Motor vehicle collisions: psychological impact

Previous research has shown that the psychological sequelae of motor vehicle collision (MVC) injuries include depression, anxiety, driving phobia, and posttraumatic stress disorder (PTSD), among other symptoms. Women and people who report pre-collision PTSD, anxiety, and depression are more likely to develop PTSD, anxiety, and other distress following collision. However, no prior research has been truly prospective. The current study employs the National Population Health Study (utilizing a large, nationally representative, Canadian sample) to prospectively examine the role of pre-collision characteristics in predicting post-injury functioning, up to seven years post-injury. Using hierarchical regression controlling for demographic variables, the present study demonstrates the negative impact of MVC injury on psychosocial functioning. MVC injury predicts distress, nervousness, restlessness, depression, alcohol consumption, lower happiness, and greater stress. The current study also highlights that pre-injury psychological distress, nervousness, restlessness, depression, alcohol consumption, and stress predict poorer post-injury functioning. However, pre-injury happiness, coherence, and social support predict better post-injury functioning over the next seven years.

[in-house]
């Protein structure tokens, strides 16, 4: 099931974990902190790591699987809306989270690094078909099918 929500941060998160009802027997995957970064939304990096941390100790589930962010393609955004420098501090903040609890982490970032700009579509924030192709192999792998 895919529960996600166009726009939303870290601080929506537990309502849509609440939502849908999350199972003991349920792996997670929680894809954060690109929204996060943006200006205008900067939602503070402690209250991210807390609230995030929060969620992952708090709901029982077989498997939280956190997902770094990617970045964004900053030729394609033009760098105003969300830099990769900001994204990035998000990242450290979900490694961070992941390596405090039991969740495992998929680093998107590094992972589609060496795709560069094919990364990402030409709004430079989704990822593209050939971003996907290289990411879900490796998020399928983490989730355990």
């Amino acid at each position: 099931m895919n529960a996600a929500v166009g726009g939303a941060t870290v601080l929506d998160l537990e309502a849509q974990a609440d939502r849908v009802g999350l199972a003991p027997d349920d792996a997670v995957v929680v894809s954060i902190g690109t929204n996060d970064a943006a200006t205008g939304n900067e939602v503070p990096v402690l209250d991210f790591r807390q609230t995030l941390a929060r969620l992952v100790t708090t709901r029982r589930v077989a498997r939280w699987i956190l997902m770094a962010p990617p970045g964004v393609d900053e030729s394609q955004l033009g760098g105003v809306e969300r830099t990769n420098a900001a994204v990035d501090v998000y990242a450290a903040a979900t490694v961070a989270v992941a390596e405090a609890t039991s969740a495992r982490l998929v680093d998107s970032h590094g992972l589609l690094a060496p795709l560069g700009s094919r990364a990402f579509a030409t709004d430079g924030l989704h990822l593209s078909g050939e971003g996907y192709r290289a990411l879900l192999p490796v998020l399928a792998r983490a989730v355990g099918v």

Language

  • English

Media Info

  • Pagination: 15p
  • Monograph Title: Canadian Multidisciplinary Road Safety Conference XVII, June 3-6, 2007, Montreal, Quebec

Subject/Index Terms

Filing Info

  • Accession Number: 01386960
  • Record Type: Publication
  • Source Agency: ARRB
  • Files: ATRI
  • Created Date: Aug 22 2012 9:56PM